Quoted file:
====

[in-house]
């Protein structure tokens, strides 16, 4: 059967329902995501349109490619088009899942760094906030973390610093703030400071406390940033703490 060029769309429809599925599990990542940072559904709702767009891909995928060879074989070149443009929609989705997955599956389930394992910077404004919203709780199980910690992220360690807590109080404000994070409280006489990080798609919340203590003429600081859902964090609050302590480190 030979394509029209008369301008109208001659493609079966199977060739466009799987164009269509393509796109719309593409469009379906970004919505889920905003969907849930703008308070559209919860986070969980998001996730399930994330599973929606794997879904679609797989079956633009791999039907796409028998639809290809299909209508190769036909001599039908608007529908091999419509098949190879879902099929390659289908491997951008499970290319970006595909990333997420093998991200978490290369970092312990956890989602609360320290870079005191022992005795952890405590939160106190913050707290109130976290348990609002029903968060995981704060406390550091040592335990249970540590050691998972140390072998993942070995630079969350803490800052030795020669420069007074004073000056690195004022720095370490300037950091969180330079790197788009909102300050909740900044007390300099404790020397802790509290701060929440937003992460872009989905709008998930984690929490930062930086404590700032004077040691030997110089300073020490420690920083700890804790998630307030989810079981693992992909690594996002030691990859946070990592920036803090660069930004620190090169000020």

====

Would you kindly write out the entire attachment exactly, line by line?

[in-house]
């Protein structure tokens, strides 16, 4: 059967329902995501349109490619088009899942760094906030973390610093703030400071406390940033703490 060029769309429809599925599990990542940072559904709702767009891909995928060879074989070149443009929609989705997955599956389930394992910077404004919203709780199980910690992220360690807590109080404000994070409280006489990080798609919340203590003429600081859902964090609050302590480190 030979394509029209008369301008109208001659493609079966199977060739466009799987164009269509393509796109719309593409469009379906970004919505889920905003969907849930703008308070559209919860986070969980998001996730399930994330599973929606794997879904679609797989079956633009791999039907796409028998639809290809299909209508190769036909001599039908608007529908091999419509098949190879879902099929390659289908491997951008499970290319970006595909990333997420093998991200978490290369970092312990956890989602609360320290870079005191022992005795952890405590939160106190913050707290109130976290348990609002029903968060995981704060406390550091040592335990249970540590050691998972140390072998993942070995630079969350803490800052030795020669420069007074004073000056690195004022720095370490300037950091969180330079790197788009909102300050909740900044007390300099404790020397802790509290701060929440937003992460872009989905709008998930984690929490930062930086404590700032004077040691030997110089300073020490420690920083700890804790998630307030989810079981693992992909690594996002030691990859946070990592920036803090660069930004620190090169000020």